Guru Gobind Singh Ji – Your Face
The history of the Sikhs is still very young when it is given a son especially blessed by VĀHIGURŪ JĪ. HE had destined this son to light a fire of charity whose comforting flames should never go out and would reach the hearts of many generations after him.
The story begins in Sodharā near Vazīrābād, in the province of Siālkoṭ, which today is encircled by the Pākistāni border. It is the year 1648 when a son, Bhāī Kanhaīā is born to happy parents in the rich merchant family Dhamman Khattrī. But Bhāī Kanhaīā's heart is not set on the riches of a wealthy family. GOD had aroused in him the desire for HIS riches, and Bhāī Kanhaīā left his parents while still very young in order to go on the search for religious fulfilment together with ascetics and Sadhus. His deep desire was fulfilled the moment the SATGURŪ let him meet Gurū Teg Bahādar Jī and he was accepted as his disciple. The young Bhāī Kanhaīā, full of devotion and deeply felt love, served Gurū Teg Bahādar Jī, and when the time for parting had come, the Gurū's smile rested on him and made him follow the path of GOD, which he had set himself on, in another place.
This place was the village of Kāvhā in the district of Aṭṭak, where Bhāī Kanhaīā had a Dharmsālā built in order to instruct the villagers in the teaching of the Sikhī. Especially remarkable was the care with which Bhāī Kanhaīā again and again pointed out the virtues of unconditional charity and unprejudiced helpfulness.
Time keeps turning over its pages with its characteristic regularity and in doing so writes history. It writes November 11, 1675, in bold letters, the day that Gurū Teg Bahādar Jī suffers a martyr's death in Dillī, and it knows that Gobind Rāe, his son, is the new Gurū.
And in the abundant drapery of its dress, time has also preserved Bhāī Kanhaīā's destiny:
GOD's blessing which rested on Bhāī Kanhaīā had not yet been fulfilled with the teaching of the Sikhī in Kāvhā. So in the year 1704 / 1705, HE led him to the city of Anandpur Sāhib, whose air was heavy with the smoke and the fire of the attacks of the Mogul's soldiers and of mountaineers who had come to destroy Gurū Gobind Singh Jī.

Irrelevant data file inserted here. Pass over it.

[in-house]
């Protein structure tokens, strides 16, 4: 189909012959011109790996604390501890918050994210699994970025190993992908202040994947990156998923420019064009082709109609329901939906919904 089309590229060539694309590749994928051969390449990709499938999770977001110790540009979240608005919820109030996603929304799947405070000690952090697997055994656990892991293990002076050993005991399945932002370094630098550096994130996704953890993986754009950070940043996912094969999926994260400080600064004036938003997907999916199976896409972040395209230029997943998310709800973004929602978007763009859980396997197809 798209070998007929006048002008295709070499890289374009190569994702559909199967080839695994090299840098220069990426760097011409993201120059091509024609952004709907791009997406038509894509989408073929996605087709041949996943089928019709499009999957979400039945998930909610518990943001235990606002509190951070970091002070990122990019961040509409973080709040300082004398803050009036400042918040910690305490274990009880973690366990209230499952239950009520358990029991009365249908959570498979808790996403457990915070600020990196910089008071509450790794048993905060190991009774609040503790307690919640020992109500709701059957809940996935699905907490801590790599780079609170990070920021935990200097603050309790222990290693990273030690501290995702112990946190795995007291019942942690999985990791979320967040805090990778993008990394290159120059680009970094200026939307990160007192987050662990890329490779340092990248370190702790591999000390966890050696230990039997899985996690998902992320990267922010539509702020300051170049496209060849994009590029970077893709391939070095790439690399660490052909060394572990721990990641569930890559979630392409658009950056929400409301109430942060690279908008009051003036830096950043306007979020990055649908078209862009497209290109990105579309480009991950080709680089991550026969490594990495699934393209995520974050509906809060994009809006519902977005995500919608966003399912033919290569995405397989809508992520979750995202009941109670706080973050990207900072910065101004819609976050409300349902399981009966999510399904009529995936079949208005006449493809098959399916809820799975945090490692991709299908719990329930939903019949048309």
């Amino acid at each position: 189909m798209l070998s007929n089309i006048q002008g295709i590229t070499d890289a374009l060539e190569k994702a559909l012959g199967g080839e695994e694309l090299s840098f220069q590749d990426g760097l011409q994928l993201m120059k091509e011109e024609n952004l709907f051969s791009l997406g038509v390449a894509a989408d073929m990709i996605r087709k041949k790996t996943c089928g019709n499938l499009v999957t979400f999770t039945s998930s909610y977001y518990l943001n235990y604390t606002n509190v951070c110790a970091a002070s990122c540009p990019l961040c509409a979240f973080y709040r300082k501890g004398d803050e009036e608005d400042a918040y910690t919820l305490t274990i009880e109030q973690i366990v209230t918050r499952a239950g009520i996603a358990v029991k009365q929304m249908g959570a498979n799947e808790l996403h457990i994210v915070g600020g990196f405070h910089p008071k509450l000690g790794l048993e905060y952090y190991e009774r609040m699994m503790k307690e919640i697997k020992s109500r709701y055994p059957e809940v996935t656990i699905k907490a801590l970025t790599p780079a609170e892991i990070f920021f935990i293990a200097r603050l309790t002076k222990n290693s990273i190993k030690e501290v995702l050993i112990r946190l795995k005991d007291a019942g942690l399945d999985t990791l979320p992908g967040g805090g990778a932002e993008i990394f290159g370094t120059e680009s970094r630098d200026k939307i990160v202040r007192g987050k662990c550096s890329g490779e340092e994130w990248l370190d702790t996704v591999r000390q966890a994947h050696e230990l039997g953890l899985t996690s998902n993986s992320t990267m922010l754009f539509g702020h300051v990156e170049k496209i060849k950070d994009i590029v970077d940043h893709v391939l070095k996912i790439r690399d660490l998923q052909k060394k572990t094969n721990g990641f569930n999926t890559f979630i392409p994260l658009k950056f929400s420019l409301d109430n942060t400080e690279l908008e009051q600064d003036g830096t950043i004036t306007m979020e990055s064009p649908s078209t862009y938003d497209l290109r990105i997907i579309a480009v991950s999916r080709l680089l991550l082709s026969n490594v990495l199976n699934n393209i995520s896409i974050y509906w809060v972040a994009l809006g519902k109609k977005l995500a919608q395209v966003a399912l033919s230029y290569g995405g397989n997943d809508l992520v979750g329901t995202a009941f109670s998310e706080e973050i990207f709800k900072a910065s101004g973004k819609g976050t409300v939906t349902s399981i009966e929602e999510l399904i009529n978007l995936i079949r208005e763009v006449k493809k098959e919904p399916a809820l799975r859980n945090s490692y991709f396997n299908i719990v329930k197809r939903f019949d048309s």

Blood, battles, the last sighs of mortally wounded soldiers, and on both sides soldiers groaning with pain in puddles of blood. And after every battle the miracle of unconditional charity and unfaltering helpfulness comes to the horrifying place and attends to friends and foes with everything they need: Bhāī Kanhaīā.
Where there is light there is shadow: Sikhs were mistrustful towards Bhāī Kanhaīā because he attended to the enemy just like to his own people, and one day they became so indignant they rushed to see Gurū Gobind Singh to tell him about Bhāī Kanhaīā's infamous deeds. The Gurū patiently listened to their accusations and then had Bhāī Kanhaīā called to see him so he could ask him whether all this really was true.
The sources give different answers that Bhāī Kanhaīā made. All of them are beautiful:
''Yes, my great Gurū, that is true.''
''Why are you doing this?''
''For me, oh my Gurū, there is neither friend nor foe (na koī merā duśman rahe, na ham kis ke vair).''
''Oh great Gurū, I see only you. My Gurū is in every human being. I cannot distinguish between you, Sikhs and enemies.''
''Yes, my great Gurū, it is true what the Sikhs say. But I did not see friends or foe or Hindūs or Muslims. My great Gurū, in every face I always saw only your face and acted accordingly.''
Gurū Gobind Singh praised Bhāī Kanhaīā's noble virtues in front of all the Sikhs present and said that he alone had understood the message of Sikhism. After the evacuation of Anandpur Sāhib Bhāī Kanhaīā, the beacon of charity, withdrew to Sodharā, where, in the year 1718, he shut his eyes for ever.
A late appreciation was extended to Bhāī Kanhaīā in 1859 when the Swiss merchant Henri Durant (May 8, 1828 – October 30, 1910), who founded the Red Cross as a global organization for the wounded, the sick and the persecuted, called Bhāī Kanhaīā, the Sevā Panthī from the Pañjāb, a forerunner of the Red Cross.
Note: This story is from my eBook For Sikhs and Sikhism – Behind the Song there Stands a Smithy which you can download here. ~ Elisabeth Meru![endif][/htmlcomment]>![endif][/htmlcomment]